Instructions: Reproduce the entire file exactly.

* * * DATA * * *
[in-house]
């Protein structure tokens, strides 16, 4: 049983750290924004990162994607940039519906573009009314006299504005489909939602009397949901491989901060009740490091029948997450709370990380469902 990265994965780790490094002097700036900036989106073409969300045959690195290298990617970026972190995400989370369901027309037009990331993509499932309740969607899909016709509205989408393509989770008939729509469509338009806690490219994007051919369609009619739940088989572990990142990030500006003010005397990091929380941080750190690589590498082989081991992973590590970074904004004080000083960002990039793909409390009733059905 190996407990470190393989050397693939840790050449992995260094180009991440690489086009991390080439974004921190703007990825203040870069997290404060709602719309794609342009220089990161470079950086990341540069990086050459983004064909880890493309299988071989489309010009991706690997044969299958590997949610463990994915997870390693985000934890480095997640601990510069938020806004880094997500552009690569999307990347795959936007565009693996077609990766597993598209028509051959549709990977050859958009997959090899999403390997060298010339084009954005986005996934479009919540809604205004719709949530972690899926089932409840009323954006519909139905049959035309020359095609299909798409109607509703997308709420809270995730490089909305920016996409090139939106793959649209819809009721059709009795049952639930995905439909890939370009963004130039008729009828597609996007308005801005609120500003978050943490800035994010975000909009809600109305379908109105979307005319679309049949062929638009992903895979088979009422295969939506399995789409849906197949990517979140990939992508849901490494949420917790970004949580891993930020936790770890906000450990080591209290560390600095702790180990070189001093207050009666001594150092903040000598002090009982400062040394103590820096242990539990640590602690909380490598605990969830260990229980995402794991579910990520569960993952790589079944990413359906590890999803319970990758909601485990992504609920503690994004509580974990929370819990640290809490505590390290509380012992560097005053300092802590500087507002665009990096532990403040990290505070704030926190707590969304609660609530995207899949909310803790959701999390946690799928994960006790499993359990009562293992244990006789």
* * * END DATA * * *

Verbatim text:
[in-house]
């Protein structure tokens, strides 16, 4: 049983750290924004990162994607940039519906573009009314006299504005489909939602009397949901491989901060009740490091029948997450709370990380469902 990265994965780790490094002097700036900036989106073409969300045959690195290298990617970026972190995400989370369901027309037009990331993509499932309740969607899909016709509205989408393509989770008939729509469509338009806690490219994007051919369609009619739940088989572990990142990030500006003010005397990091929380941080750190690589590498082989081991992973590590970074904004004080000083960002990039793909409390009733059905 190996407990470190393989050397693939840790050449992995260094180009991440690489086009991390080439974004921190703007990825203040870069997290404060709602719309794609342009220089990161470079950086990341540069990086050459983004064909880890493309299988071989489309010009991706690997044969299958590997949610463990994915997870390693985000934890480095997640601990510069938020806004880094997500552009690569999307990347795959936007565009693996077609990766597993598209028509051959549709990977050859958009997959090899999403390997060298010339084009954005986005996934479009919540809604205004719709949530972690899926089932409840009323954006519909139905049959035309020359095609299909798409109607509703997308709420809270995730490089909305920016996409090139939106793959649209819809009721059709009795049952639930995905439909890939370009963004130039008729009828597609996007308005801005609120500003978050943490800035994010975000909009809600109305379908109105979307005319679309049949062929638009992903895979088979009422295969939506399995789409849906197949990517979140990939992508849901490494949420917790970004949580891993930020936790770890906000450990080591209290560390600095702790180990070189001093207050009666001594150092903040000598002090009982400062040394103590820096242990539990640590602690909380490598605990969830260990229980995402794991579910990520569960993952790589079944990413359906590890999803319970990758909601485990992504609920503690994004509580974990929370819990640290809490505590390290509380012992560097005053300092802590500087507002665009990096532990403040990290505070704030926190707590969304609660609530995207899949909310803790959701999390946690799928994960006790499993359990009562293992244990006789």